School for CFOs

Unlike training programs at many companies, GE's Financial Management Program links to other programs that extend into upper-level finance management.
Alix StuartDecember 1, 2000

How does GE do it? As the recognized leader in corporate finance training, how does Jack Welch’s $112 billion conglomerate manage to funnel all its young talent up through the ranks?

Certainly, Crotonville, the famed General Electric Co. training center in Ossining, New York, is the epicenter of short-term management development seminars for 10,000 of GE’s 340,000 worldwide employees each year.

But there’s a separate channel, starting with the company’s two-year Financial Management Program, for delivering on-the-job and classroom training to 350 college recruits each year. They are the company’s prized “FMPs,” spending much of their time on six-month “sink or swim” assignments at every GE business in 36 countries. They don’t graduate or move on to the next level until they’ve succeeded in a variety of carefully monitored real-world finance assignments, designed to teach them how to be full business partners.

“FMPs are taught early on to be linked with operations, and to think of themselves as chief operating officers,” says GE Medical Systems finance manager Brian Lutes, who teaches a weekly class on strategy as part of the program, and mentors two to three trainees at a time individually. And unlike training programs at many companies, the FMP links to other programs that extend into upper-level finance management: the Corporate Audit Staff and the Experienced Financial Leadership Program. Along the way, FMPs serve as an army of eager young staffers for special duty, say, in helping to evaluate Honeywell’s place in the latest megamerger in the GE universe.

Such on-the-job training is a time-tested approach, used in some form at GE for more than 80 years. But it isn’t easily exported to other companies. “GE has so much scale, it’s really difficult to replicate a program like that,” says Goodyear Tire & Rubber Co. CFO Robert Tieken, a 35-year GE veteran. It’s hard to standardize across Goodyear’s worldwide operations, because there is a universe of “only” about 400 finance staffers there–hardly enough to monitor on-the-job training efforts to the degree necessary. Still, Tieken has used GE principles to enhance cross- training efforts within finance at the tire maker.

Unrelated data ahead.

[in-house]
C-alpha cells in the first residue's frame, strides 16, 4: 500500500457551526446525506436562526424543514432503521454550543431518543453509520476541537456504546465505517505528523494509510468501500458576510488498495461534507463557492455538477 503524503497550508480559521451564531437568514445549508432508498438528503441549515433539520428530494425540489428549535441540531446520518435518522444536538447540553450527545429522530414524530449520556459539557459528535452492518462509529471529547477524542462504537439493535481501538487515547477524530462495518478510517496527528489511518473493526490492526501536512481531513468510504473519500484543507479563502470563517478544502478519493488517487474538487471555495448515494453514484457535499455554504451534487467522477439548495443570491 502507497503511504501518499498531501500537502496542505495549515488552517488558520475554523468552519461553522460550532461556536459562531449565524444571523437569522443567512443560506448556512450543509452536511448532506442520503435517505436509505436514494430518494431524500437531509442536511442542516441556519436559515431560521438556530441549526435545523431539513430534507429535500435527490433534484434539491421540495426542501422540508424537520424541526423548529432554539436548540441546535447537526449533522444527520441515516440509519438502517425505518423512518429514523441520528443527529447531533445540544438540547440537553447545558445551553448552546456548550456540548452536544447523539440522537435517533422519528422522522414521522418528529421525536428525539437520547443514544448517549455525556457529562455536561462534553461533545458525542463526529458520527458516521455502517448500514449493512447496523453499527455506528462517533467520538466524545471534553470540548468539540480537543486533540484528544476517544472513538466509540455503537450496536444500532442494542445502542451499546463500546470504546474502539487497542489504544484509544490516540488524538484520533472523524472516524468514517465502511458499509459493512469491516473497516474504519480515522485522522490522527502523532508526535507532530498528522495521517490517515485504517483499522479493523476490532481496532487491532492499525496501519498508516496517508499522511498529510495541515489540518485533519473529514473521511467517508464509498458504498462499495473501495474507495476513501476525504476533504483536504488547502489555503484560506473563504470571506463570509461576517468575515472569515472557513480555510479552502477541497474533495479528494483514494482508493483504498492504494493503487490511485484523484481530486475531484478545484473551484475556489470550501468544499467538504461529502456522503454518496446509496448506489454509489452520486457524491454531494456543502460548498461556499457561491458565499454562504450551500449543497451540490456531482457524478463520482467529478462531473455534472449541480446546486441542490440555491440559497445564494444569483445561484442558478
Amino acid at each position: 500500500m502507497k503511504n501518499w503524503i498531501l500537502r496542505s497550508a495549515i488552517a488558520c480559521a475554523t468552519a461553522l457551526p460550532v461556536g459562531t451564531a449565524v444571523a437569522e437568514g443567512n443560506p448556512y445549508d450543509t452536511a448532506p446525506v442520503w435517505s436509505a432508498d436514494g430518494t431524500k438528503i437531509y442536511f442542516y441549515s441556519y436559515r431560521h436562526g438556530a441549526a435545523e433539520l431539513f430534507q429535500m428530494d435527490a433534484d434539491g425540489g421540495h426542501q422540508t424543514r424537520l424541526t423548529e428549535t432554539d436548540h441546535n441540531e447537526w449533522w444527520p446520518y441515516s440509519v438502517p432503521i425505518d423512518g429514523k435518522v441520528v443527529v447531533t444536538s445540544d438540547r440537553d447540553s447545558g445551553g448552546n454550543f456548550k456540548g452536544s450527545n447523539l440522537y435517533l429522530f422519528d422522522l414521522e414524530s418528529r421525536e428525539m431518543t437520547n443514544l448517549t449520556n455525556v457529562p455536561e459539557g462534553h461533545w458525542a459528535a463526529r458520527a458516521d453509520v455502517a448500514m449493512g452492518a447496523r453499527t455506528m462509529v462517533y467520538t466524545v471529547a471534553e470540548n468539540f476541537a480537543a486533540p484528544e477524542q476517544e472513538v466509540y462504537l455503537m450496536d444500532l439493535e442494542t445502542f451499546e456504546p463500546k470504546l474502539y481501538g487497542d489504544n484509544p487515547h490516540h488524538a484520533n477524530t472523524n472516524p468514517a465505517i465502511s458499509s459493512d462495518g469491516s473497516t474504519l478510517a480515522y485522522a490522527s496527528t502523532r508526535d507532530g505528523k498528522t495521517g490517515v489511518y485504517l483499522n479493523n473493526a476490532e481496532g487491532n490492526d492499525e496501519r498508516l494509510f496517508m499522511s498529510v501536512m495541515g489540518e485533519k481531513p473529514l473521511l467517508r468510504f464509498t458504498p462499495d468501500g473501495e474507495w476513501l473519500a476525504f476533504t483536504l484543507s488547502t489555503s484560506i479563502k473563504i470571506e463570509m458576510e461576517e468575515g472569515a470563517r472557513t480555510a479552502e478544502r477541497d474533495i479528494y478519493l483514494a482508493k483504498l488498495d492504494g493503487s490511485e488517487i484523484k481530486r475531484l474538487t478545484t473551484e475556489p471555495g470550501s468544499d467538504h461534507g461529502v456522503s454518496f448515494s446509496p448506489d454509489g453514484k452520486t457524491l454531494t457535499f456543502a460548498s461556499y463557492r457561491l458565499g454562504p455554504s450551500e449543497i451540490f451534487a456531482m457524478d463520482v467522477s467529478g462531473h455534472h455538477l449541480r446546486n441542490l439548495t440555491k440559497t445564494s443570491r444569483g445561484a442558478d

Real Risks, Real Opportunities

“The idea that work projects can be a basis for learning is just now really taking hold in executive development programs,” says Joe Raelin, a professor at Boston College who specializes in work-based learning. Such programs often suffer, he says, because companies fear handing critical projects over to trainees. Yet, he says, “one of the tenets of work-based learning is that it be real work: the real risks, the real opportunities.”

GE’s training capabilities helped convince Jamie Vassallo, an international business major at Fairfield University, in Fairfield, Connecticut, which is also home to GE’s headquarters, to join the program 2 years ago, when she was 22. She soon found herself in the broadcast operations division of NBC, working with business managers to deliver financial metrics she’d never heard of in an online “dashboard” format.

“The first couple of days I was pretty overwhelmed,” says Vassallo. “You’re given a lot of responsibility–and a lot of freedom–right off the bat.” Crucial to her learning, she says, “was support from the vice president of finance for the project. We also got coaching on issues like how to deal with people who push back.”